|This article needs additional citations for verification. (July 2009)|
|Country||People's Republic of China|
|• Total||1,440 km2 (560 sq mi)|
|Elevation||614 m (2,014 ft)|
|• Density||180/km2 (460/sq mi)|
|Time zone||China Standard (UTC+8)|
Hailar District (Mongolian: ᠬᠠᠶᠢᠯᠠᠷ ᠲᠣᠭᠣᠷᠢᠭ Qayilar toɣoriɣ; simplified Chinese: 海拉尔区; traditional Chinese: 海拉爾區; pinyin: Hǎilā'ěr Qū) is an urban district that serves as the seat of the prefecture-level city Hulunbuir in northeastern Inner Mongolia, People's Republic of China. Hulunbuir, due to its massive size, is a city in administrative terms only, being mainly grassland and rural. Hailar, therefore, is a de facto city. Hailar can also refer to the urban area around the Hailar district, with Hulunbuir being the wider geographical region that contains the urban area.
Long known as the "Pearl of the Grasslands", Hailar acts as a gateway between China and Russia. The district has an estimated population of 256,000, and serves as a regional centre for commerce, trade, and transportation.
Hailar was founded as a Chinese fort in 1734, and during the administration of the Republic of China it was the capital city of Xing'an Province. It is now a centre of agricultural production on the Chinese Eastern RR. Once known as Hulun, Hailar today is a relatively small but thriving modern industrial city of around 300,000, its population having soared from an estimated 20,000 in the mid-20th century.
It was occupied and fortified by the Japanese during their expansion into Manchuria, Inner Mongolia, and China proper during the 1930s until the end of the Second World War in August 1945, and perhaps the oldest building in Hailar that stands today was left by the occupying forces. When the Soviet Union declared war on Japan, Hailar was the scene of a bitter struggle in the wider campaign to push Japanese forces out of Manchuria and northeast China and Korea (see Soviet invasion of Manchuria (1945)).
Hailar Dongshan Airport serves the city, with flights to Beijing and Shenyang amongst others. Hailar's railway station is the penultimate major station before Manzhouli, the port city that stands close to the Russian border. It is on the famous Manchuria branch of the Trans-Siberian express route and China National Highway 301. Trains to Harbin take about 12 hours, and 27 to Beijing. Hailar has a frequent series of buses that cover the town, albeit that they do not run after 6.30.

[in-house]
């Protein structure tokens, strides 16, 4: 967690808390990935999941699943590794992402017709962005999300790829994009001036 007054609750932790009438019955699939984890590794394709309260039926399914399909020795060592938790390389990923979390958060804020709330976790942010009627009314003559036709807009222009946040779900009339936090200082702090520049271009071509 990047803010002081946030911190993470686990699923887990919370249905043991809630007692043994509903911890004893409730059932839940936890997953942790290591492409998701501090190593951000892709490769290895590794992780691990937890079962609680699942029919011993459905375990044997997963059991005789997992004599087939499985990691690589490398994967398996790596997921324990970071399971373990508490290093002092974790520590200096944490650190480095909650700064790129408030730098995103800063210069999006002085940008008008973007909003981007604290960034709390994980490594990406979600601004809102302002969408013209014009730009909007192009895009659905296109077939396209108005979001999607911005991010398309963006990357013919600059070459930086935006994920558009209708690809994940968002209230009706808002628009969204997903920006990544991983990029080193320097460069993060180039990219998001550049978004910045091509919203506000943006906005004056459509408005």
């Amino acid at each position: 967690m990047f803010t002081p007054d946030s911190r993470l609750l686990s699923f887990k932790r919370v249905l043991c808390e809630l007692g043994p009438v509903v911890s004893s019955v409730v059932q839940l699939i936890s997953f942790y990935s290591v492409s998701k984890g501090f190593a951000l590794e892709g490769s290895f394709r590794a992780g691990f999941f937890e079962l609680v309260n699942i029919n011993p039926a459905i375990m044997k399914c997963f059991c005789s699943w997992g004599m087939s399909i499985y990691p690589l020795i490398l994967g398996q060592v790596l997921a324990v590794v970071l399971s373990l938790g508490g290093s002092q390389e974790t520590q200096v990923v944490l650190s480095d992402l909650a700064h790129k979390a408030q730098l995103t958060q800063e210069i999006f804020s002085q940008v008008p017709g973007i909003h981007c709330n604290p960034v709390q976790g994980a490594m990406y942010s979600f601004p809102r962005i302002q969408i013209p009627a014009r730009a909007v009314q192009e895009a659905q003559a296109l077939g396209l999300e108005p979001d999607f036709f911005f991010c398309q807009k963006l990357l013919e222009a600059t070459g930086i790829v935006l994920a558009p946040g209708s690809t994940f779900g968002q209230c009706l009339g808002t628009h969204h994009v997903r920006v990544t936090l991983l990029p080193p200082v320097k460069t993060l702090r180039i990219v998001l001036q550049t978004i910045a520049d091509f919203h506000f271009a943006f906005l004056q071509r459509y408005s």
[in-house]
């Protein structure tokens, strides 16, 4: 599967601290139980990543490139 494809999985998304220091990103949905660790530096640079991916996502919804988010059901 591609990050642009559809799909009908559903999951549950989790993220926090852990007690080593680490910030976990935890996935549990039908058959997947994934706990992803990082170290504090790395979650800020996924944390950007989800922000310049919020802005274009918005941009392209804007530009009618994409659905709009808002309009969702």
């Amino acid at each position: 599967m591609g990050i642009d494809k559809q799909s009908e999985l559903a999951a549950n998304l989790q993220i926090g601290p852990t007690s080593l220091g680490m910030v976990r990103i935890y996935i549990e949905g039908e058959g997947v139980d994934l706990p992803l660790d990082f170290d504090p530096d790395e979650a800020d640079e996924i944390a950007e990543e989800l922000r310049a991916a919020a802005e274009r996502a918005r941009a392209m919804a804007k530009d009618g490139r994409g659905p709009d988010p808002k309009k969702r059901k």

Hailar has a humid continental climate (Köppen Dwb) bordering on a subarctic climate (Köppen Dwc). Winters are long, very dry and severe, due to the semi−permanent Siberian High, while summers are short, though very warm, and rather wet, due to the East Asian monsoon. The monthly 24-hour average temperature ranges from −25.1 °C (−13.2 °F) in January to 20.0 °C (68 °F) in July, while the annual mean is −0.96 °C (30.3 °F). With monthly percent possible sunshine ranging from 55% in December to 69% in February, sunshine is abundant year-round, and the annual total is 2,719 hours. Approximately 70% of the annual rainfall occurs during the three summer months. The Mohe-Huma-Hailar triangle between northern Heilongjiang and Northeastern Inner Monglia, which almost equivalent to China's subarctic climate zone, suffers the most severe cold winter in China. Hailar's extreme temperatures ranges from -48.2°C to 37.7°C.
|Climate data for Hailar District (1971−2000)|
|Average high °C (°F)||−19.2
|Average low °C (°F)||−30.0
|Precipitation mm (inches)||3.4
|Avg. precipitation days (≥ 0.1 mm)||7.6||5.9||5.6||5.9||7.0||12.9||14.5||12.4||9.5||6.2||7.1||9.6||104.2|
|Mean monthly sunshine hours||167.0||195.6||244.1||246.2||298.0||285.9||279.8||268.7||218.6||210.1||165.3||139.4||2,718.7|
|Percent possible sunshine||63||69||67||60||63||59||58||60||58||63||60||55||61.3|
|Source: China Meteorological Administration|
Hailar is discernibly an ethnic minority town with a strong Han contingent. As such, signs are usually bi-lingual and Mongolian influence pervades in songs played on shop CD players, domes on buildings and the chitter chatter of some locals. As is the case with any Northern Chinese city, cultural facilities differ from those in the West. There is no theatre, opera house or bar running salsa classes. Nor indeed a public library. On the other hand, it does have many KTVs dotted about the town, including one luxurious one in the Yes-Se Nightclub, a new black building (and one of the highest in Hailar).
- Hailar at Encyclopædia Britannica
- Official website of Hailar District Government
- Post codes of Inner Mongolia (English)